According Catherine Murphy, a chemistry professor at the University of South Carolina, Columbia, the shape of a metal determines how much light it absorbs. "If you want to shine near-infrared light—which is really good for tissue penetration—and burn something up," she says, "a rod shape works really well." Murphy developed the process for transforming spherical bits of gold into the nanorods that von Maltzahn used in his research.
Von Maltzahn, who has worked with his advisor Sangeeta Bhatia, a Harvard–M.I.T. HST electrical engineering and computer science professor, on this research for the past five years, is co-founder of a pair of companies that he hopes will help commercialize his technique: In July 2007, he helped form Salt Lake City–based Nanopartz, Inc., a worldwide supplier of gold nanoparticles; in September 2008, he helped create a Boston firm, Resonance Therapeutics, which will further develop his cancer-fighting techniques. Eugene Zubarev, an assistant chemistry professor at Rice University in Houston, developed the method for mass producing nanoparticles that Nanopartz relies on to make its nano products.
Von Maltzahn two years ago developed another nanotech-based approach to stopping cancer that relied on polymer-coated iron oxide nanoparticles bound by DNA tethers, which together helped create a visual image of a tumor through magnetic resonance imaging (MRI), as Scientific American.com reported in November 2007. To test the particles, he and his team implanted mice with a tumorlike gel saturated with nanoparticles and placed the animals into the wells of cup-shaped electrical coils, which activated the nanoparticles via magnetic pulses.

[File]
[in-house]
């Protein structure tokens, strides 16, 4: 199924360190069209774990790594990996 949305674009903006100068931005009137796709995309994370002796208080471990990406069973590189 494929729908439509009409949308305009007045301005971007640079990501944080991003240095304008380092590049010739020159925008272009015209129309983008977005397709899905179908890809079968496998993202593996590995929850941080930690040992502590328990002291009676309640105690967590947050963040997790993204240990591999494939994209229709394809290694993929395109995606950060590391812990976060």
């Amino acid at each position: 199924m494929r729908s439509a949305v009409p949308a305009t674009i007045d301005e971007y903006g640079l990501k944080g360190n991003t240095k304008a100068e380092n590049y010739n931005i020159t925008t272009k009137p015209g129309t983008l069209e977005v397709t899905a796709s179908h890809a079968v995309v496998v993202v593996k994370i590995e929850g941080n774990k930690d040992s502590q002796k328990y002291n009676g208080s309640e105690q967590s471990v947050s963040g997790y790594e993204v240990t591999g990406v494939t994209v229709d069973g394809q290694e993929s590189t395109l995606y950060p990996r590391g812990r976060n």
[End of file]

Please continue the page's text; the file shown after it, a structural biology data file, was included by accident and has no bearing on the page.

Von Maltzahn says he is currently conducting clinical trials of his near-infrared laser technology (to ablate cancerous tumors), but it is still years away from becoming a routine treatment. The scout–assassin model is even farther from becoming a cancer-fighting staple, says Maltzahn, noting that it could take him and his colleagues another two decades to make it safe and effective enough to use in humans.
Von Maltzahn plans to keep close tabs on his companies while he continues to pursue an academic career as a professor of biomedical or chemical engineering. Neither the business nor the academic aspects of research can be overlooked if medicine is to make its way from the lab to the patient, he says. "One of the things that appeals to me," von Maltzahn says, "is developing therapeutics such as these in a way that they can be commercialized."